Before we consider the question of how these passages relate to public worship, we first will consider the question “what does Paul mean by psalms, hymns, and spiritual songs?” This question is very important, for many advocates of uninspired hymnody (who claim to adhere to the regulative principle) point to this passage as proof that uninspired hymns are permitted in public worship by God. When examining passages such as Ephesians 5:19 and Colossians 3:16, one should not make the common mistake of importing our modern meaning or usage of a word, such as hymn, into what Paul wrote over nineteen hundred years ago. When a person hears the word hymn today, he immediately thinks of the extra-biblical non-inspired hymns found in the pews of most churches. The only way to really determine what Paul meant by “psalms, hymns, and spiritual songs” is to determine how these terms were used by Greek-speaking Christians in the first century.When interpreting religious terminology used by Paul in his epistles, there are certain rules of interpretation which should be followed. First, the religious thinking and world view of the apostles was essentially from the Old Testament and Jesus Christ, not Greek heathenism. Therefore, when Paul discusses doctrine or worship, the first place to look for help in understanding religious terms is the Old Testament. We often find Hebrew expressions or terms expressed in koine Greek. Second, we must keep in mind that the churches that Paul founded in Asia consisted of converted Jews, Gentile proselytes to Old Testament Judaism (God-fearers), and Gentile pagans. These churches had a Greek version of the Old Testament called the Septuagint. When Paul expressed Old Testament ideas to a Greek-speaking audience, he would use the religious terminology of the Septuagint. If the terms hymns (humnois) and spiritual songs (odais pheumatikais) were defined within the New Testament, then looking to the Septuagint for the meaning of these words would be unnecessary. Given the fact, however, that these terms are rarely used in the New Testament and cannot be defined within their immediate context apart from a knowledge of the Old Testament, it would be exegetically irresponsible to ignore how these words are used in the Septuagint version of the Old Testament. When we examine the Septuagint, we find that the terms psalm (psalmos), hymn (humnos), and song (odee) used by Paul clearly refer to the Old Testament book of Psalms and not to ancient or modern uninspired hymns or songs. (Exclusive Psalmody: A biblical Defense, Brian Schwertley)

Prof. John McNaugher writes:

As even a glance at their contents shows, the epistle to the Ephesians and that to the Colossians are closely alike. About half of the verses in the former have parallels in the latter, and there are other resemblances as well. This twinship is explained when it is remembered that the two letters were written at the same time and to communities similarly circumstanced. Among the coincidences in thought and language are to be numbered the texts under study, which almost repeat each other.

Turning to these duplicate exhortations, it appears at once that they are of peculiar interest in that they yield a glimpse of the simple worship of primitive days … True, the question has been raised whether they have to do with worship at all, whether Paul is not touching merely upon the intercourse of believers in their family life, at their love-feasts, their social gatherings, and other meetings, and suggesting mutual edification by song. On this mooted point the common verdict is that the main, though not exclusive, reference is to the stated services of the public assembly, which seem to have been of a free and elastic nature. That worship, as well as joint instruction, is in mind is indicated by the concluding words in each citation—“singing with grace in your hearts unto God,” “singing and making melody with your heart to the Lord.”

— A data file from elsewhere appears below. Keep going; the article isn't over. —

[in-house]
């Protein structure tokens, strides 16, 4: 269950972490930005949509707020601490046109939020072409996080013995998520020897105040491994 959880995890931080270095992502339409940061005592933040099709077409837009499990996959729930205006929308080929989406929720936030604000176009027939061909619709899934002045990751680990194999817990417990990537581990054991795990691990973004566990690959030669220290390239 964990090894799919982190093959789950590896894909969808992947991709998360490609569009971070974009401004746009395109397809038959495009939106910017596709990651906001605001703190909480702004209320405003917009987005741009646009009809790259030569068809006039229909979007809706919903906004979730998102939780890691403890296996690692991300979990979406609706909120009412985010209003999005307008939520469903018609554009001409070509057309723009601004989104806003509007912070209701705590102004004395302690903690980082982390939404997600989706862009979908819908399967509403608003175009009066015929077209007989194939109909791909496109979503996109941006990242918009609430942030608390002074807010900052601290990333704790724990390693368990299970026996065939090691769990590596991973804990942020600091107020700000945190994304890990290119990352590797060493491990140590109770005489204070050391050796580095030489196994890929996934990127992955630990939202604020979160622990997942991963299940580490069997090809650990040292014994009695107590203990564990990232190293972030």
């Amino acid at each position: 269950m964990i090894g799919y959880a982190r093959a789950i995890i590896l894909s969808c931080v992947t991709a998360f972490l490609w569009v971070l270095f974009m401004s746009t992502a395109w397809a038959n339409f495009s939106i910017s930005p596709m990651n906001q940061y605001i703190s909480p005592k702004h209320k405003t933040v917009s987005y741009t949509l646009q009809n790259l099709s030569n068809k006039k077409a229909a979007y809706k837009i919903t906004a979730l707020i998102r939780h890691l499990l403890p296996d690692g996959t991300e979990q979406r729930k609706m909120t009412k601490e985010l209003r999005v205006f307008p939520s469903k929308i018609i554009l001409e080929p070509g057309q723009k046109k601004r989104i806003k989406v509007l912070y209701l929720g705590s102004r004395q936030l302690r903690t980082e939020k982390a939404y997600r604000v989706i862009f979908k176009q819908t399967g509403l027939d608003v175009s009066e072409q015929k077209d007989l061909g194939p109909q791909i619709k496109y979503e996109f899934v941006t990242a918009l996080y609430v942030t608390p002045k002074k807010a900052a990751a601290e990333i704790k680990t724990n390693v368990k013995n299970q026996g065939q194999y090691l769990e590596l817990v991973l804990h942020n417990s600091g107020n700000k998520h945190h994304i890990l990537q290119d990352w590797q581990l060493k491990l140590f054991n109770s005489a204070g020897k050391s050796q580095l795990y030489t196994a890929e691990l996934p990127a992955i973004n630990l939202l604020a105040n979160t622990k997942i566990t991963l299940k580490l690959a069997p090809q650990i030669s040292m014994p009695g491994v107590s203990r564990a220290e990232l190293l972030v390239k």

With the foregoing inquiry answered, it may be added as beyond doubt that all the resources of the early church as regards her treasury of sacred song are embraced in the “psalms and hymns and spiritual songs” here mentioned. In the three terms the inventory is evidently complete. Here then are classical passages which must be consulted in connection with any investigation into the hymnology of the apostolic period, passages which have a decisive bearing, therefore, on what compositions may be employed properly in the ordinance of praise.

As to their meaning, there has been pronounced disagreement. The advocates of uninspired songs in worship look on them as strongholds, arguing therefrom that in the age of the apostles the Psalter was supplemented by new lyrics, and that therefore, as a necessary consequence, the legitimacy of the modern hymn is established. Some writers on this side declare themselves in a very dogmatic way, dismissing lightly the idea of contradiction. On the other hand, it is alleged that there is no cause for supposing that Paul’s “hymns and spiritual songs” were anything different from the canonical Psalms, and that there is no license here for the use of other devotional pieces than the Psalms in the worship of God. The latter is the view which will be upheld in this exegesis. It challenges the opposite interpretation as being but a surmise, and offers a series of substantial reasons for its own correctness.